All entries for Monday 23 March 2015
March 23, 2015
Writing about web page http://dx.doi.org/10.1098/rsif.2014.0719
I've been thinking: What is it that enables a bad idea suddenly to spread across millions of people? Here are some of the things I have in mind:
- In France the National Front is reported as leading all other parties in current opinion polls, having won barely 10 percent of the vote in the 2007 presidential election.
- In January's general election, nearly 40 percent of Greek voters supported Syriza, compared wtih fewer than 5 percent as recently as 2009.
- Since narrowly rejecting indendence in last year's referendum, Scotland's voters have rallied to the Scottish National Party, support for which is now reported at over than 40 percent compared with less than 20 percent at the last general election.
- Most spectacularly, more than 80 per cent of Russians are regularly reported as thinking Vladimir Putin is doing a great job as their president, compared with around 60 percent two years ago.
I am hardly the first to ask this question. There is plenty of research (e.g. de Bromhead et al. 2013) on the economic conditions that foster political extremism, for example. But how do we get from economic conditions to wrong persuasion, exactly? There is the famous Goebbels quote about the "big lie," which is fine as far as it goes but always makes me think: surely there's more to it than this?
If you tell a lie big enough and keep repeating it, people will eventually come to believe it. The lie can be maintained only for such time as the State can shield the people from the political, economic and/or military consequences of the lie. It thus becomes vitally important for the State to use all of its powers to repress dissent, for the truth is the mortal enemy of the lie, and thus by extension, the truth is the greatest enemy of the State.
But it can't be true of all lies. Don't some lies work better than others? What is it that defines the ones that work? My best answer so far to this question is an analogy, which I know is less than proof. But it's a thought-provoking analogy; see what you think.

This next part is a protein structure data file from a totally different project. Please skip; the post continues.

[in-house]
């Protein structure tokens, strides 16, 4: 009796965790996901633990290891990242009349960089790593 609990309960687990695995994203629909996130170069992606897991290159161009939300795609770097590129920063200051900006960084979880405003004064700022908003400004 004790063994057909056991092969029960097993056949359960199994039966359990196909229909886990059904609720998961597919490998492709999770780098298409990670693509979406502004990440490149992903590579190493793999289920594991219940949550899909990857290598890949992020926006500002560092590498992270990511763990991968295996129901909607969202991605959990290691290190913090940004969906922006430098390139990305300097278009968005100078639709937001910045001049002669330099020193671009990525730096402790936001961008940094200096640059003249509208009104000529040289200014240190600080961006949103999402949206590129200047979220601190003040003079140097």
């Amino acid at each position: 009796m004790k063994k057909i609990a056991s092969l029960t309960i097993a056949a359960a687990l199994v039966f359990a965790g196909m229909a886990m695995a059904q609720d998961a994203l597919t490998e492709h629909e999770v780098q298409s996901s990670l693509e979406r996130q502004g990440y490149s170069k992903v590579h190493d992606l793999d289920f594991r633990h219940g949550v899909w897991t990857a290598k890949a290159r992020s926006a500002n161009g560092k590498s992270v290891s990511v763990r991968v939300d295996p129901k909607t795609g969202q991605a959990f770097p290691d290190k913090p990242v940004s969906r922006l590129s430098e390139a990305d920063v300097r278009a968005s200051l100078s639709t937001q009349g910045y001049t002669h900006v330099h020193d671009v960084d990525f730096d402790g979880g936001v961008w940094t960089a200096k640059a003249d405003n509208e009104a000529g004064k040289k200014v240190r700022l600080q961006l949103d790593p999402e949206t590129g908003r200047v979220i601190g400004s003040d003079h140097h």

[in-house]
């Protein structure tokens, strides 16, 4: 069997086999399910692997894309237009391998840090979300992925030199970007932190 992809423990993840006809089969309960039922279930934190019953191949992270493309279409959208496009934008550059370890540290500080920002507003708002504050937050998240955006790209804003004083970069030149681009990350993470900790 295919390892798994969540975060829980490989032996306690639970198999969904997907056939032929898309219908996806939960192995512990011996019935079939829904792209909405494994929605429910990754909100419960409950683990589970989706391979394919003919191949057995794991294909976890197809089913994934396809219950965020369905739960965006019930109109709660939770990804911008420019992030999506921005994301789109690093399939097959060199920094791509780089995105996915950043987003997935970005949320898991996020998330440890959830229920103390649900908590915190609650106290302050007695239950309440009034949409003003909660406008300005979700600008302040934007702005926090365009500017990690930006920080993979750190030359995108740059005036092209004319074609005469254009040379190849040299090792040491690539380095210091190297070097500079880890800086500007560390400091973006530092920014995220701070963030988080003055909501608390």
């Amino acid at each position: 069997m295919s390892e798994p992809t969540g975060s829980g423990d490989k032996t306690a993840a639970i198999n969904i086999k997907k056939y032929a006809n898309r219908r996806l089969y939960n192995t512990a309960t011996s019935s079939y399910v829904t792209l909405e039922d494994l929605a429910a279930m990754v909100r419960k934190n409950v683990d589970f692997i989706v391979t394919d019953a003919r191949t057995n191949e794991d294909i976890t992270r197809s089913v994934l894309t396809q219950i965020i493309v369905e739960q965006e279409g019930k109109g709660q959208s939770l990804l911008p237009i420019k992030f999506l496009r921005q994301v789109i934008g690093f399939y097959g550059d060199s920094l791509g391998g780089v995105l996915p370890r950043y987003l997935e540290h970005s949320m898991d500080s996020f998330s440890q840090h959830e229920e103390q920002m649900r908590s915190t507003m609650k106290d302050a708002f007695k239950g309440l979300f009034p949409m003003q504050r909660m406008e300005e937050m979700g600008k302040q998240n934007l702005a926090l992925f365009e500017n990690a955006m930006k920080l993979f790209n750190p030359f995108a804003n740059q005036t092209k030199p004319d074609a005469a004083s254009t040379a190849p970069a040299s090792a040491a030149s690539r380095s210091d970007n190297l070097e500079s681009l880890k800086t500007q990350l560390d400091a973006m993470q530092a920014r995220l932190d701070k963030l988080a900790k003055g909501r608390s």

Last year some behavioural scientists (Strõmbom et al. 2014) finally explained how to herd sheep. There is a sheepdog, instructed by a shepherd, that does the running around. It turns out that there are just two stages. First, the dog must gather the sheep in a single compact group. Once that is done, the second step is to threaten the group from one side; as a group, the sheep will move away from the threat in the opposite direction. That's all there is to it.
The reason why the first step must come first is also of interest: If the dog threatens the sheep without first gathering them in a group, they will scatter in all directions, and that's not what the shepherd wants.
Anyway, there's the answer: Group, then threaten.
People are not sheep, and this is only an analogy. Nonetheless you probably already worked out how I would read this. The shepherds are the political leaders. The dogs that run around for them are the campaign managers and activists. The human equivalent of gathering sheep in a group is to polarize people around an identity that defines an in-group and an out-group. So Scots (as opposed to the English), Greeks (as opposed to the Germans), Russian speakers (as opposed to the rest). Group them, then threaten them, and they will move.
To see how the threat sets the group in motion we need one more thing, an insight from Ed Glaeser. Glaeser (2005) wanted to explain the conditions under which politicians become merchants of hate. He began with a community that has suffered some kind of collective setback. When that happens, people demand an explanation: Who has done this to us? "Us" means the in-group. Political entrepreneurs, he argued, will compete to supply satisfying stories. Often the most satisfying account is one that blames the in-group's misfortune on the alleged past crimes of some out-group: the English, the bankers, the Muslims, the Jews, or the West.
Not only past crimes, however; Glaeser uses the phrase "past and future crimes." In other words, he maintains, politicians often transform these stories into powerful threats by giving them a predictive slant: This is what they, the enemy, have done to us in the past and this is what they will do again if we don't mobilize to stop them first.
Remember: Group, then threaten. The result is mobilization.
- de Bromhead, Alan, Barry Eichengreen, and Kevin H. O'Rourke. 2013. Political Extremism in the 1920s and 1930s: Do German Lessons Generalize? Journal of Economic History 73/2, pp. 371-406. URL https://ideas.repec.org/a/cup/jechis/v73y2013i02p371-406_00.html.
- Glaeser, Edward L. 2005. The Political Economy of Hatred. Quarterly Journal of Economics 120/1, pp. 45-86. URL: https://ideas.repec.org/a/tpr/qjecon/v120y2005i1p45-86.html
- Strömbom, Daniel. Richard P. Mann, Alan M. Wilson, Stephen Hailes, A. Jennifer Morton, David J. T. Sumpter, and Andrew J. King. 2014. Solving the shepherding problem: heuristics for herding autonomous, interacting agents. J. R. Soc. Interface 11: 20140719. URL: http://dx.doi.org/10.1098/rsif.2014.0719.